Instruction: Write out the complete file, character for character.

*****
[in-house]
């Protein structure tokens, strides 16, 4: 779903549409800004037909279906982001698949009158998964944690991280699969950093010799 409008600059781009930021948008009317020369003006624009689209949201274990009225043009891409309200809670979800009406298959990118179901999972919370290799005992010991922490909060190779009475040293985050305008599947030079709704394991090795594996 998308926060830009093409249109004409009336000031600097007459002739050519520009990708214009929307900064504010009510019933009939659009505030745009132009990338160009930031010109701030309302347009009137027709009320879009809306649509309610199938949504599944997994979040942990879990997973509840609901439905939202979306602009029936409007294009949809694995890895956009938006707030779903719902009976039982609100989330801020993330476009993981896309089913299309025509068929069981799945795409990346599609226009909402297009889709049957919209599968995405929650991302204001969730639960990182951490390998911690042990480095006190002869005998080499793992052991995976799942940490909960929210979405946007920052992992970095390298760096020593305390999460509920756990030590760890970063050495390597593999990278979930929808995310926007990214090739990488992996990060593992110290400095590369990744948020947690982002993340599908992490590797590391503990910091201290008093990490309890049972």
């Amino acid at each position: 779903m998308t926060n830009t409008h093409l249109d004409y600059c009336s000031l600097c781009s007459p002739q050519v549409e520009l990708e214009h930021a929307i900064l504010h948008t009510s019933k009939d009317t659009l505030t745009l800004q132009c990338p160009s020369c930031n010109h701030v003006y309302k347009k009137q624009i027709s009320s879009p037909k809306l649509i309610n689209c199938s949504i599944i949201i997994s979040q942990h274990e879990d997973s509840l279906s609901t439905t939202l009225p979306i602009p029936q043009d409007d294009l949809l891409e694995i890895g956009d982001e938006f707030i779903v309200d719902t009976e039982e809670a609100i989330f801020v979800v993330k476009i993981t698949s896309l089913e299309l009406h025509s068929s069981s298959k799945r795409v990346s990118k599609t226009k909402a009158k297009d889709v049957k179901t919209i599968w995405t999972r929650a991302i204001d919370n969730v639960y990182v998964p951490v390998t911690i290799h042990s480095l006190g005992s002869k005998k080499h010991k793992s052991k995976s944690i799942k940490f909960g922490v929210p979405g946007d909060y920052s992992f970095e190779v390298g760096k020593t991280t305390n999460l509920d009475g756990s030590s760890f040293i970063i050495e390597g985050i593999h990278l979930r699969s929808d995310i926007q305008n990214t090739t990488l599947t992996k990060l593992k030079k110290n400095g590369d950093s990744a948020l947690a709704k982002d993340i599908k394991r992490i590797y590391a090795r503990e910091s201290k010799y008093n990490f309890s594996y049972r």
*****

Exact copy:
[in-house]
């Protein structure tokens, strides 16, 4: 779903549409800004037909279906982001698949009158998964944690991280699969950093010799 409008600059781009930021948008009317020369003006624009689209949201274990009225043009891409309200809670979800009406298959990118179901999972919370290799005992010991922490909060190779009475040293985050305008599947030079709704394991090795594996 998308926060830009093409249109004409009336000031600097007459002739050519520009990708214009929307900064504010009510019933009939659009505030745009132009990338160009930031010109701030309302347009009137027709009320879009809306649509309610199938949504599944997994979040942990879990997973509840609901439905939202979306602009029936409007294009949809694995890895956009938006707030779903719902009976039982609100989330801020993330476009993981896309089913299309025509068929069981799945795409990346599609226009909402297009889709049957919209599968995405929650991302204001969730639960990182951490390998911690042990480095006190002869005998080499793992052991995976799942940490909960929210979405946007920052992992970095390298760096020593305390999460509920756990030590760890970063050495390597593999990278979930929808995310926007990214090739990488992996990060593992110290400095590369990744948020947690982002993340599908992490590797590391503990910091201290008093990490309890049972």
């Amino acid at each position: 779903m998308t926060n830009t409008h093409l249109d004409y600059c009336s000031l600097c781009s007459p002739q050519v549409e520009l990708e214009h930021a929307i900064l504010h948008t009510s019933k009939d009317t659009l505030t745009l800004q132009c990338p160009s020369c930031n010109h701030v003006y309302k347009k009137q624009i027709s009320s879009p037909k809306l649509i309610n689209c199938s949504i599944i949201i997994s979040q942990h274990e879990d997973s509840l279906s609901t439905t939202l009225p979306i602009p029936q043009d409007d294009l949809l891409e694995i890895g956009d982001e938006f707030i779903v309200d719902t009976e039982e809670a609100i989330f801020v979800v993330k476009i993981t698949s896309l089913e299309l009406h025509s068929s069981s298959k799945r795409v990346s990118k599609t226009k909402a009158k297009d889709v049957k179901t919209i599968w995405t999972r929650a991302i204001d919370n969730v639960y990182v998964p951490v390998t911690i290799h042990s480095l006190g005992s002869k005998k080499h010991k793992s052991k995976s944690i799942k940490f909960g922490v929210p979405g946007d909060y920052s992992f970095e190779v390298g760096k020593t991280t305390n999460l509920d009475g756990s030590s760890f040293i970063i050495e390597g985050i593999h990278l979930r699969s929808d995310i926007q305008n990214t090739t990488l599947t992996k990060l593992k030079k110290n400095g590369d950093s990744a948020l947690a709704k982002d993340i599908k394991r992490i590797y590391a090795r503990e910091s201290k010799y008093n990490f309890s594996y049972r």